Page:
* France mulls full exit by 2040-2050, not govt's choice
* Option part of wider study on French future energy mix
* Poll showed three quarters of French want full exit
(Adds details, background)
PARIS, July 8 France raised the possibility for
the first time of pulling out of nuclear power although its
energy minister stressed on Friday that this was just one of
many scenarios, not the one favoured by the government.
Energy Minister Eric Besson announced on radio Europe 1 the
launch of a study on Friday on the country's energy mix by 2050,
with options including a complete exit from nuclear production,
a cut in the share of nuclear to 50 percent and a progressive
reduction of total electricity production in France.
"We will study all possible scenarios for what we call the
energy mix," he said. "It will be done with total objectivity,
in full transparency, without avoiding any scenario (...)
including the scenarios of a nuclear exit."
An energy ministry official told Reuters one scenario would
consider a total exit from nuclear by 2050, or even 2040.
However, Besson stressed that he favoured keeping nuclear's
share in France's overall power output at two thirds, compared
with 74 percent in 2010.
"(A pullout) is not my conviction, it is not the choice of
the government and of the president but at the same time we
can't exclude anything," he stressed.
PUBLIC OPINION FAVOURS PULLOUT
In contrast to Germany, which said in May it would withdraw
completely from nuclear energy production by 2022, France has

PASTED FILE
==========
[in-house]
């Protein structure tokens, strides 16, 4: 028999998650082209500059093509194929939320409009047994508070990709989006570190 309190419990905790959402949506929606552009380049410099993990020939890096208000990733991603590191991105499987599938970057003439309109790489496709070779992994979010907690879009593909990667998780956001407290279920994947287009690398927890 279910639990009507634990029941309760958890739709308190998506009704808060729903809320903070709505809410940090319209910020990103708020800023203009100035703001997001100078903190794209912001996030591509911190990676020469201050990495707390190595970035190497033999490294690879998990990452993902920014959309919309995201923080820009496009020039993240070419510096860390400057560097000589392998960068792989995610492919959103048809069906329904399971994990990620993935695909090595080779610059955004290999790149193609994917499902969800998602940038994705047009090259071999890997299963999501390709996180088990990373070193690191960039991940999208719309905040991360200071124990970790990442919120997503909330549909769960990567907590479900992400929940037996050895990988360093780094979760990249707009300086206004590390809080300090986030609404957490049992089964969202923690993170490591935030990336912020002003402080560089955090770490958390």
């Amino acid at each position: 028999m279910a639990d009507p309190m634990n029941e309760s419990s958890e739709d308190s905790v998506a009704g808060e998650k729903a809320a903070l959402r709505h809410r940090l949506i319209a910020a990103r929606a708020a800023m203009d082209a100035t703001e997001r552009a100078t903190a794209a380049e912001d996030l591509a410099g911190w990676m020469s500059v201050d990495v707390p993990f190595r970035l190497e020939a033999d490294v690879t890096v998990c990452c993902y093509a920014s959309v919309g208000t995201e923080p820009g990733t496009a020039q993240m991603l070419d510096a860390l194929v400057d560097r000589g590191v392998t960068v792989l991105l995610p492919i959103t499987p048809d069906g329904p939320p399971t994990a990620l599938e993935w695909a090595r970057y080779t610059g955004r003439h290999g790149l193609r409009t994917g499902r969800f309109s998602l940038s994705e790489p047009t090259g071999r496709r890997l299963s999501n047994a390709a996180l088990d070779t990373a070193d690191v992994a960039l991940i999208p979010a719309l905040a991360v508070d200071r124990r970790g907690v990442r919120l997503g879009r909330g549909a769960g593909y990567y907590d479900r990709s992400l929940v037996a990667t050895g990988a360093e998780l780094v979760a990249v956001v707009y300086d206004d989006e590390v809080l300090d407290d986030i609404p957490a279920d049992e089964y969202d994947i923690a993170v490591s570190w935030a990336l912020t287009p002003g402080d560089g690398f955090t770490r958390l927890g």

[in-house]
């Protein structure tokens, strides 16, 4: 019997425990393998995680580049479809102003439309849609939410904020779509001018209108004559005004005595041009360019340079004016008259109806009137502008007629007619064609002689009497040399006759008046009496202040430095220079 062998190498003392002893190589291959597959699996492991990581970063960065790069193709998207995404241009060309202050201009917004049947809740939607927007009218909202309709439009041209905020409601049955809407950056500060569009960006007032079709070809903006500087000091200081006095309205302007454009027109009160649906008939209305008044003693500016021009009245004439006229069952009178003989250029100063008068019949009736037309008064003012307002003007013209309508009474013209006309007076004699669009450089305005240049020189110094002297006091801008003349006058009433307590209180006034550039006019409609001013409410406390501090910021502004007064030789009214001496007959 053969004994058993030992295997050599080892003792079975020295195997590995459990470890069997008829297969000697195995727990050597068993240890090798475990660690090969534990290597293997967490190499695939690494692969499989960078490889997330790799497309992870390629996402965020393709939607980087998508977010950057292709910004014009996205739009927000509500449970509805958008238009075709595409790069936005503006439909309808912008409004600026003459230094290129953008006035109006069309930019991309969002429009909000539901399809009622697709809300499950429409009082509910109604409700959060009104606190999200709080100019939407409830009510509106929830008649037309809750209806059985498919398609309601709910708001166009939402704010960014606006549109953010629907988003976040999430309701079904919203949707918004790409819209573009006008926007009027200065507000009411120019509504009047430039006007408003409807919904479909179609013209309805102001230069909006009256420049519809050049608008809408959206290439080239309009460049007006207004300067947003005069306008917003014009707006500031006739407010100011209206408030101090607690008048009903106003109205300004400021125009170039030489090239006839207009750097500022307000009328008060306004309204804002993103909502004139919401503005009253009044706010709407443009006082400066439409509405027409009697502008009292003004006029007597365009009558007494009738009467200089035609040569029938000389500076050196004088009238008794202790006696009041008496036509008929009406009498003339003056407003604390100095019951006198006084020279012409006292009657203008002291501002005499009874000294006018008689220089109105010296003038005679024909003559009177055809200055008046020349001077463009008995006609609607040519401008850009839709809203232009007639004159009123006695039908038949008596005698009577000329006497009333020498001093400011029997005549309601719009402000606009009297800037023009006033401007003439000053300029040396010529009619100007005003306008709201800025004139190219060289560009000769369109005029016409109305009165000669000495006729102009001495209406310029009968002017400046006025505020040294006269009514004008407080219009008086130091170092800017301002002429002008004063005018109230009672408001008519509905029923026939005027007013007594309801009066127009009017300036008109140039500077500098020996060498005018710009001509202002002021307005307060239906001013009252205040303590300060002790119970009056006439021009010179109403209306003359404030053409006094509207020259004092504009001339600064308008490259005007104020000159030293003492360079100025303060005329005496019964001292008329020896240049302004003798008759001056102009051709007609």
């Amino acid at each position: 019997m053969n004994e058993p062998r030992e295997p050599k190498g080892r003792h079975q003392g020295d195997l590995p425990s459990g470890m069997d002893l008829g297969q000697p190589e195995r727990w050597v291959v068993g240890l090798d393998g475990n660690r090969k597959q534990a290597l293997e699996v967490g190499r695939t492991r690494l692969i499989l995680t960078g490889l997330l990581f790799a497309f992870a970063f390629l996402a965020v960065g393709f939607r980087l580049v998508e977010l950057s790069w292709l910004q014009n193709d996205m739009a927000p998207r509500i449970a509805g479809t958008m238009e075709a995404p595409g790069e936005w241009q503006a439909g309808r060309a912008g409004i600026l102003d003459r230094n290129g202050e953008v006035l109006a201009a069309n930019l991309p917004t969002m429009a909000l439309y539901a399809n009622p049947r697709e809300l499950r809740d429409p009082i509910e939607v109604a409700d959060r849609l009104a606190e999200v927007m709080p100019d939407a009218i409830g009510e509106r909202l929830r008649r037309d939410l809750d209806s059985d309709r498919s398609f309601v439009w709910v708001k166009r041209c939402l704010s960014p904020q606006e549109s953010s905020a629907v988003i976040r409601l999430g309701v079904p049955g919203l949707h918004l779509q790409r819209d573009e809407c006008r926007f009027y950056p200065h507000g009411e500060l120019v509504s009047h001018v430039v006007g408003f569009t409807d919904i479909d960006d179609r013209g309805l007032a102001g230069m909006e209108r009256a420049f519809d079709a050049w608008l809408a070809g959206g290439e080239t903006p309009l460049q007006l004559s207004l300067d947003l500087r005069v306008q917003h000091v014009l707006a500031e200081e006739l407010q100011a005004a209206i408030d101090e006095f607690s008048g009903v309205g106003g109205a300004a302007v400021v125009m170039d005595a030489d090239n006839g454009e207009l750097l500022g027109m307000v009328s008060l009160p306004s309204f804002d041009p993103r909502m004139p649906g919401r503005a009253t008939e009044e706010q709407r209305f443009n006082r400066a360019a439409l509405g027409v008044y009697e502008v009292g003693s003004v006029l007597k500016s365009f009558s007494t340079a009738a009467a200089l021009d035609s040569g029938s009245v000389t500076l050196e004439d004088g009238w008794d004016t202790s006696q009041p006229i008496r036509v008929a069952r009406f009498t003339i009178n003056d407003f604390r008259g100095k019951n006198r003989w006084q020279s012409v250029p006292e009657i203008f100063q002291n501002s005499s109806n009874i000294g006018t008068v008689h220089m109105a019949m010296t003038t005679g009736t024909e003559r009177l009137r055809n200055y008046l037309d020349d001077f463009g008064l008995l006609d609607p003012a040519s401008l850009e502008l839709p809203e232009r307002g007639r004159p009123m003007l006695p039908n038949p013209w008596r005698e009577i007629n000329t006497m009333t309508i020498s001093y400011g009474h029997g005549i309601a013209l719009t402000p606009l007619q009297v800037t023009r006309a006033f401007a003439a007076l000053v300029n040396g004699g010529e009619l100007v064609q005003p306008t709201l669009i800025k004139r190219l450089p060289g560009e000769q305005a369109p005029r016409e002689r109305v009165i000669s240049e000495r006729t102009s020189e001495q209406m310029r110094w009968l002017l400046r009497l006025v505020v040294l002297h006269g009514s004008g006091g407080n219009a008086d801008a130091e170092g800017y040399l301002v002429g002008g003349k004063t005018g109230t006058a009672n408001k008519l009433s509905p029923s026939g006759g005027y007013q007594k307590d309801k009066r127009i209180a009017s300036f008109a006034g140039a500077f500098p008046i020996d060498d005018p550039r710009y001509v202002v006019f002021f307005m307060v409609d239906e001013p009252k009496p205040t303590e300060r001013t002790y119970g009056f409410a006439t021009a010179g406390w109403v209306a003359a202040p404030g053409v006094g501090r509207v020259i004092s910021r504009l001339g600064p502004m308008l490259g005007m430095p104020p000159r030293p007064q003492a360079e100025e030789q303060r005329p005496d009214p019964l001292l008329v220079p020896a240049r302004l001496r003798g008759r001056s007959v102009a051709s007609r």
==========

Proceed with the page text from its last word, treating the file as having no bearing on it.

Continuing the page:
been a strong proponent of nuclear power and the government had
ruled out dropping it as an energy source.
Although France's deep dependence on nuclear makes a
dramatic volte-face a massive task, with a May 2012 presidential
election approaching the government may be tempted to suggest
that it is considering a possible pullout.
A poll last month showed three quarters of the French people
interviewed wanted to withdraw from nuclear energy, against 22
percent who back the nuclear expansion programme.
While the centre-right UMP party mostly supports the
extension of the nuclear programme, the opposition Socialist
Party has called for a moratorium on new reactors and promised a
national debate on energy transition if elected in 2012.
Shares of French electricity maker EDF , which
supervises 58 nuclear reactors in France, fell nearly 1 percent
after news that France would examine a full exit from nuclear.
(Reporting by Emmanuel Jarry, Writing by Sybille de La
Hamaide; Editing by Anthony Barker)